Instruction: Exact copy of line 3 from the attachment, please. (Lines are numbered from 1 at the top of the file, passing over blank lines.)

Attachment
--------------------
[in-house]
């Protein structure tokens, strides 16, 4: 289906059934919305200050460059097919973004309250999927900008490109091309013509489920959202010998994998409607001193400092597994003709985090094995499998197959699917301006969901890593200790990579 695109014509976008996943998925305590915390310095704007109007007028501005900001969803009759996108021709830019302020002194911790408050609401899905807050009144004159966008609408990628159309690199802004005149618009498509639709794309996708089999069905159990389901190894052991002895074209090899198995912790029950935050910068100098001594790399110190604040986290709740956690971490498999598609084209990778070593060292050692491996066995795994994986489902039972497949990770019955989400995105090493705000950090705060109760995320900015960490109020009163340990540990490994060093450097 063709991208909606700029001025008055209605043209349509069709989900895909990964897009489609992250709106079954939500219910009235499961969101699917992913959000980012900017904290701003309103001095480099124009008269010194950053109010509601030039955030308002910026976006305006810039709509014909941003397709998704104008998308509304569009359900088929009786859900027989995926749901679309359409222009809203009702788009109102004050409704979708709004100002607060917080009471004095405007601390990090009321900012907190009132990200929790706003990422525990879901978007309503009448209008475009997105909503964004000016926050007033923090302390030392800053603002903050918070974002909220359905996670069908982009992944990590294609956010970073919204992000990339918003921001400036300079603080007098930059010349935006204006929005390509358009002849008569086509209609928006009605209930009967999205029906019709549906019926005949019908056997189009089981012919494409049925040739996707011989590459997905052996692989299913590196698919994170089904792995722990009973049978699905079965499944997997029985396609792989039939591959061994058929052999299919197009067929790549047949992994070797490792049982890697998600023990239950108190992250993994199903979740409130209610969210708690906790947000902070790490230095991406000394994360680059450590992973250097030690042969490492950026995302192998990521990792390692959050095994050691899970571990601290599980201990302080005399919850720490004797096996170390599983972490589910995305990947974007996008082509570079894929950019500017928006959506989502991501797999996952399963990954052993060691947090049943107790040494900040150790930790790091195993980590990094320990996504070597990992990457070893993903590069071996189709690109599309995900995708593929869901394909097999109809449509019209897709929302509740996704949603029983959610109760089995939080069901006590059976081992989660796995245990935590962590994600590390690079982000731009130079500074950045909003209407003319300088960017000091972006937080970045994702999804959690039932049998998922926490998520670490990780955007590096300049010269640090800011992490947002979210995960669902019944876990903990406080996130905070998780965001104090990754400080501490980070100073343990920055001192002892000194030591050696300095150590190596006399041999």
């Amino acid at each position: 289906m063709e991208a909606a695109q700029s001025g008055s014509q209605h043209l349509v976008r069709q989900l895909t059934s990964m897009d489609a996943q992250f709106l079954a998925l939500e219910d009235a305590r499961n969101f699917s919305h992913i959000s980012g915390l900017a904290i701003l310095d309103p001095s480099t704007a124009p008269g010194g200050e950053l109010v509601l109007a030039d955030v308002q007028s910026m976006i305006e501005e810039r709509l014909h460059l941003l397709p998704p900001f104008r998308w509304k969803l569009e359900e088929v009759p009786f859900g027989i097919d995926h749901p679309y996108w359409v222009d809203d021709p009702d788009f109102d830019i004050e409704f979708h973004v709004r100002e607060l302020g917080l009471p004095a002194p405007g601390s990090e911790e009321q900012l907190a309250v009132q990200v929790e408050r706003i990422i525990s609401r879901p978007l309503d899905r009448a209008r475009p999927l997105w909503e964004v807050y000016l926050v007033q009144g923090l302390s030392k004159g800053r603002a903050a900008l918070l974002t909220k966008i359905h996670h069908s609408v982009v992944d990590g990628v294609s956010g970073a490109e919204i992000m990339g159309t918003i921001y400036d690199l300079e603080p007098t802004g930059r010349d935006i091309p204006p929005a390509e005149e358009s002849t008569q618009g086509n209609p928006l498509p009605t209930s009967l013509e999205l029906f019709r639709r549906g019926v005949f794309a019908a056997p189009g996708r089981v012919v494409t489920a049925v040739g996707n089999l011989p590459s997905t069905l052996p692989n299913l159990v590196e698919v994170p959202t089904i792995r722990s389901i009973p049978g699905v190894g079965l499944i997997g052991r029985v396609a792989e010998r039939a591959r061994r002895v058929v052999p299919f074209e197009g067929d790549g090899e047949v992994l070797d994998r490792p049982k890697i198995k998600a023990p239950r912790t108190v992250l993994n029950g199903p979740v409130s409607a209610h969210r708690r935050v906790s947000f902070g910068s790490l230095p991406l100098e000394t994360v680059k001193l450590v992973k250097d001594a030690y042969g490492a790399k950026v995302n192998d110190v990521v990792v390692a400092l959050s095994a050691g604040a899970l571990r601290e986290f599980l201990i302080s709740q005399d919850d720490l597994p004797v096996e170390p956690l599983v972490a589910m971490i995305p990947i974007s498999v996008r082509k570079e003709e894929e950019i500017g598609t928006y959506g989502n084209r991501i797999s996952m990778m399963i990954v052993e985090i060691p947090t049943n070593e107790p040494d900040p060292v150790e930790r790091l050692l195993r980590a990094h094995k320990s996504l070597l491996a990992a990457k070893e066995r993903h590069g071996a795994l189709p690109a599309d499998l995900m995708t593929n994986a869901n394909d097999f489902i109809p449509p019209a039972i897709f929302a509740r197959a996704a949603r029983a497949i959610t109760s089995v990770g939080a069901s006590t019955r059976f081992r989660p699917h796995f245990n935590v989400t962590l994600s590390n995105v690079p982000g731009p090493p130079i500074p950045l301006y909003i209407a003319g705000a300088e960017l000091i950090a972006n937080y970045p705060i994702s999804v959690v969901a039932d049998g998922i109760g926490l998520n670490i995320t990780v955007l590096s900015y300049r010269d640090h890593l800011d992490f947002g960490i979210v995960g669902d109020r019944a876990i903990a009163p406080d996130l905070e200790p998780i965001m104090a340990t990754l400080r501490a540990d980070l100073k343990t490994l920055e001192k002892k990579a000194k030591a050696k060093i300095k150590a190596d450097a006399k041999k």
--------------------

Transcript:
């Amino acid at each position: 289906m063709e991208a909606a695109q700029s001025g008055s014509q209605h043209l349509v976008r069709q989900l895909t059934s990964m897009d489609a996943q992250f709106l079954a998925l939500e219910d009235a305590r499961n969101f699917s919305h992913i959000s980012g915390l900017a904290i701003l310095d309103p001095s480099t704007a124009p008269g010194g200050e950053l109010v509601l109007a030039d955030v308002q007028s910026m976006i305006e501005e810039r709509l014909h460059l941003l397709p998704p900001f104008r998308w509304k969803l569009e359900e088929v009759p009786f859900g027989i097919d995926h749901p679309y996108w359409v222009d809203d021709p009702d788009f109102d830019i004050e409704f979708h973004v709004r100002e607060l302020g917080l009471p004095a002194p405007g601390s990090e911790e009321q900012l907190a309250v009132q990200v929790e408050r706003i990422i525990s609401r879901p978007l309503d899905r009448a209008r475009p999927l997105w909503e964004v807050y000016l926050v007033q009144g923090l302390s030392k004159g800053r603002a903050a900008l918070l974002t909220k966008i359905h996670h069908s609408v982009v992944d990590g990628v294609s956010g970073a490109e919204i992000m990339g159309t918003i921001y400036d690199l300079e603080p007098t802004g930059r010349d935006i091309p204006p929005a390509e005149e358009s002849t008569q618009g086509n209609p928006l498509p009605t209930s009967l013509e999205l029906f019709r639709r549906g019926v005949f794309a019908a056997p189009g996708r089981v012919v494409t489920a049925v040739g996707n089999l011989p590459s997905t069905l052996p692989n299913l159990v590196e698919v994170p959202t089904i792995r722990s389901i009973p049978g699905v190894g079965l499944i997997g052991r029985v396609a792989e010998r039939a591959r061994r002895v058929v052999p299919f074209e197009g067929d790549g090899e047949v992994l070797d994998r490792p049982k890697i198995k998600a023990p239950r912790t108190v992250l993994n029950g199903p979740v409130s409607a209610h969210r708690r935050v906790s947000f902070g910068s790490l230095p991406l100098e000394t994360v680059k001193l450590v992973k250097d001594a030690y042969g490492a790399k950026v995302n192998d110190v990521v990792v390692a400092l959050s095994a050691g604040a899970l571990r601290e986290f599980l201990i302080s709740q005399d919850d720490l597994p004797v096996e170390p956690l599983v972490a589910m971490i995305p990947i974007s498999v996008r082509k570079e003709e894929e950019i500017g598609t928006y959506g989502n084209r991501i797999s996952m990778m399963i990954v052993e985090i060691p947090t049943n070593e107790p040494d900040p060292v150790e930790r790091l050692l195993r980590a990094h094995k320990s996504l070597l491996a990992a990457k070893e066995r993903h590069g071996a795994l189709p690109a599309d499998l995900m995708t593929n994986a869901n394909d097999f489902i109809p449509p019209a039972i897709f929302a509740r197959a996704a949603r029983a497949i959610t109760s089995v990770g939080a069901s006590t019955r059976f081992r989660p699917h796995f245990n935590v989400t962590l994600s590390n995105v690079p982000g731009p090493p130079i500074p950045l301006y909003i209407a003319g705000a300088e960017l000091i950090a972006n937080y970045p705060i994702s999804v959690v969901a039932d049998g998922i109760g926490l998520n670490i995320t990780v955007l590096s900015y300049r010269d640090h890593l800011d992490f947002g960490i979210v995960g669902d109020r019944a876990i903990a009163p406080d996130l905070e200790p998780i965001m104090a340990t990754l400080r501490a540990d980070l100073k343990t490994l920055e001192k002892k990579a000194k030591a050696k060093i300095k150590a190596d450097a006399k041999k």